Set List Bonus: Petty Fest Los Angeles
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By Crystal Larsen
With Tom Petty recently announcing the summer release of Hypnotic Eye, his first studio effort in four years, fans in Los Angeles were appropriately treated to a three-hour-long celebration of the GRAMMY winner's music at the sold-out Petty Fest on April 3 at the El Rey Theatre.
House musicians the Cabin Down Below Band — comprising music industry veteran Alex Levy on guitar, Rolling Stone contributing editor Austin Scaggs on bass and Matt Romano on drums — kicked the night into gear with an apropos cover of Petty's "Cabin Down Below," after which Scaggs gave an advanced thanks to the musicians for donating their time and the event's sponsor, Jameson Irish Whisky, who kept the crowd properly hydrated all night and made it possible for 100 percent of proceeds from ticket sales to directly support the Sweet Relief Musicians Fund, which helps support musicians struggling with health or illness issues.
Petty Fest, and its cousins Dylan Fest and Stones Fest, began 10 years ago in New York as a jam session to celebrate Bob Dylan's 60th birthday. Today the event is billed as the "Best Fest" and is known for its all-star lineups and surprise guest performers. With upcoming Petty Fests scheduled for Seattle (April 9) and Chicago (April 23), the L.A. edition featured some local favorites, including Dead Sara vocalist Emily Armstrong, who lent her raspy, ferocious vocals and Mick Jagger-esque stage swagger to a cover of "Refugee" with the help of GRAMMY winner Matt Sorum (Guns N' Roses/Velvet Revolver) on drums. Earlier in the night, Sorum (on guitar) teamed with his recent bride, Ace Harper, for a sweet rendition of the Petty/Steve Nicks duet "Stop Draggin' My Heart Around."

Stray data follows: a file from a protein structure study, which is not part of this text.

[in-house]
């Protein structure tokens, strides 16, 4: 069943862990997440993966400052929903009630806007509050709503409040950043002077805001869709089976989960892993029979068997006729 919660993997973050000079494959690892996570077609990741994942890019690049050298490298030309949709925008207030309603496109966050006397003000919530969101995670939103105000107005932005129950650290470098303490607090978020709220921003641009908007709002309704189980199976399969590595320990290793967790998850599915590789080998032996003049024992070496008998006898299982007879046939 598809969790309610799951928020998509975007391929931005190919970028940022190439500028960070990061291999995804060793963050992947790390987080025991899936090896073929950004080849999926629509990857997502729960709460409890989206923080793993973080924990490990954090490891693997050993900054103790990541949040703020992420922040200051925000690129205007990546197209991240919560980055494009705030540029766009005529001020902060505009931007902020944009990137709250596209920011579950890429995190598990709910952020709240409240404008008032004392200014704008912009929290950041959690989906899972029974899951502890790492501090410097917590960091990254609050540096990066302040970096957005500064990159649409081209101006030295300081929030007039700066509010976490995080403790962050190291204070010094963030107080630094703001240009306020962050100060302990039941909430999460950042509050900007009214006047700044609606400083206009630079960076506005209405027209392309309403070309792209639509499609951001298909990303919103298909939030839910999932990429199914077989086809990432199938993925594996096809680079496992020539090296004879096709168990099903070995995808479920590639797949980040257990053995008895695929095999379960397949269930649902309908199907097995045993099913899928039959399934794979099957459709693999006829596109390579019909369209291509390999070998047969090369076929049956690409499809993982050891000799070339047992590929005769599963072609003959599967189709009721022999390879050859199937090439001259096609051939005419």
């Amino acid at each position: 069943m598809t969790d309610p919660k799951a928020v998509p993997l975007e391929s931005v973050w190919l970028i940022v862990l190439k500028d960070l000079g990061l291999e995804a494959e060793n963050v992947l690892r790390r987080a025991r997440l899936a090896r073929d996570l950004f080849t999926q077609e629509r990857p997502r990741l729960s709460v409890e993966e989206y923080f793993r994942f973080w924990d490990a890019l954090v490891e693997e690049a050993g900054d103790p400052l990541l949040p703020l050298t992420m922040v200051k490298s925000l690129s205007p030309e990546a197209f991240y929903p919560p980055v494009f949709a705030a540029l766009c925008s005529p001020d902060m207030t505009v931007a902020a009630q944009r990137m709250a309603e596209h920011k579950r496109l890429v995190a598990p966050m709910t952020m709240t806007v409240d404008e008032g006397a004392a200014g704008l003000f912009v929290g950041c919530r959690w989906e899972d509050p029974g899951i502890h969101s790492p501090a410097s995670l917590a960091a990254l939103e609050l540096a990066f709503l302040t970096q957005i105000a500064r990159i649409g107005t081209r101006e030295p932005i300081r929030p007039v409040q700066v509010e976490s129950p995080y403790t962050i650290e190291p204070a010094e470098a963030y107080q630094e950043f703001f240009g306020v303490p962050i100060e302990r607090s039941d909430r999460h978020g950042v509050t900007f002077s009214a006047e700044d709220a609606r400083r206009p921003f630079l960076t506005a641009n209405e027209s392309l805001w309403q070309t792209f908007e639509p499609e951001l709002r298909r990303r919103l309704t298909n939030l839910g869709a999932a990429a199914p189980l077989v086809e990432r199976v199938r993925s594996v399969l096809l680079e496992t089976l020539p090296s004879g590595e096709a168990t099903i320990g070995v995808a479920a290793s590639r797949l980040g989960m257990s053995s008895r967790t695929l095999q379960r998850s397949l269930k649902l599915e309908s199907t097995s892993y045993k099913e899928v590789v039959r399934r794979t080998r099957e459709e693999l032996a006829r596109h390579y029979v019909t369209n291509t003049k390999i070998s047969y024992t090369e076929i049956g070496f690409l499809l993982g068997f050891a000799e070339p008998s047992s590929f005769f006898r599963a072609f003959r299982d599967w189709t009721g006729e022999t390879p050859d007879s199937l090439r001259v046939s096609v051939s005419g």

"If you don't want to lose her, marry her," said Sorum, addressing the single men in the audience.
Fellow L.A. resident (by way of Atlanta) Butch Walker, who, according to Twitter, had just recovered from strep throat, didn't miss a beat as he plowed through classics including "Even The Losers" and "Runnin' Down A Dream." During the latter, he threw himself back onto the crowd while running through his guitar licks, leading some in the audience to tweet that Walker's performance was the best of the night. Adding more fuel to the axe fire, guitarist Lukas Nelson (son of GRAMMY winner Willie Nelson) lent his shredding ability on "Breakdown," and earlier dueted with vocalist Ruby Stewart on "Here Comes My Girl." Doing double duty on acoustic guitar and harmonica, Pete Yorn performed a near-perfect cover of the crowd-favorite "Mary Jane's Last Dance."
Several up-and-coming female vocalists were also thrust into the spotlight: Canadian-born folk songstress Chase Cohl lent her delicate vocals to the wistful "Wildflowers"; Nashville singer Adriel Denae performed the bittersweet "Time To Move On"; and fellow Nashville songstress Nikki Lane (whose forthcoming album was produced by GRAMMY winner Dan Auerbach of the Black Keys) performed a sultry cover of "Saving Grace," dressed in an all-black outfit that was reminiscent of Olivia Newton-John in "Grease."
While the evening didn't seem to carry on as planned (there were a few last-minute no-shows, including Flea, Duff McKagan, Maroon 5's James Valentine, and GRAMMY photographer Danny Clinch), there were plenty of surprises. Juliette Lewis appeared onstage dressed like a go-go dancer for a rocking cover of "Don't Do Me Like That"; and, much to the surprise of the audience, Ke$ha was introduced to perform the Petty-favorite "Free Fallin'."
To close out the night, the Cabin Down Below Band brought many of the night's performers back onstage for a performance of the Traveling Wilburys' "Handle With Care."
With plenty of songs to cover, not a second was wasted on anything but the music, the cause and some good old-fashioned Tom Petty fandom, as performer Cory Chisel left the audience with this benediction: "Give your heart and soul to our Lord Tom Petty."
For more information on the best fest ever, click here.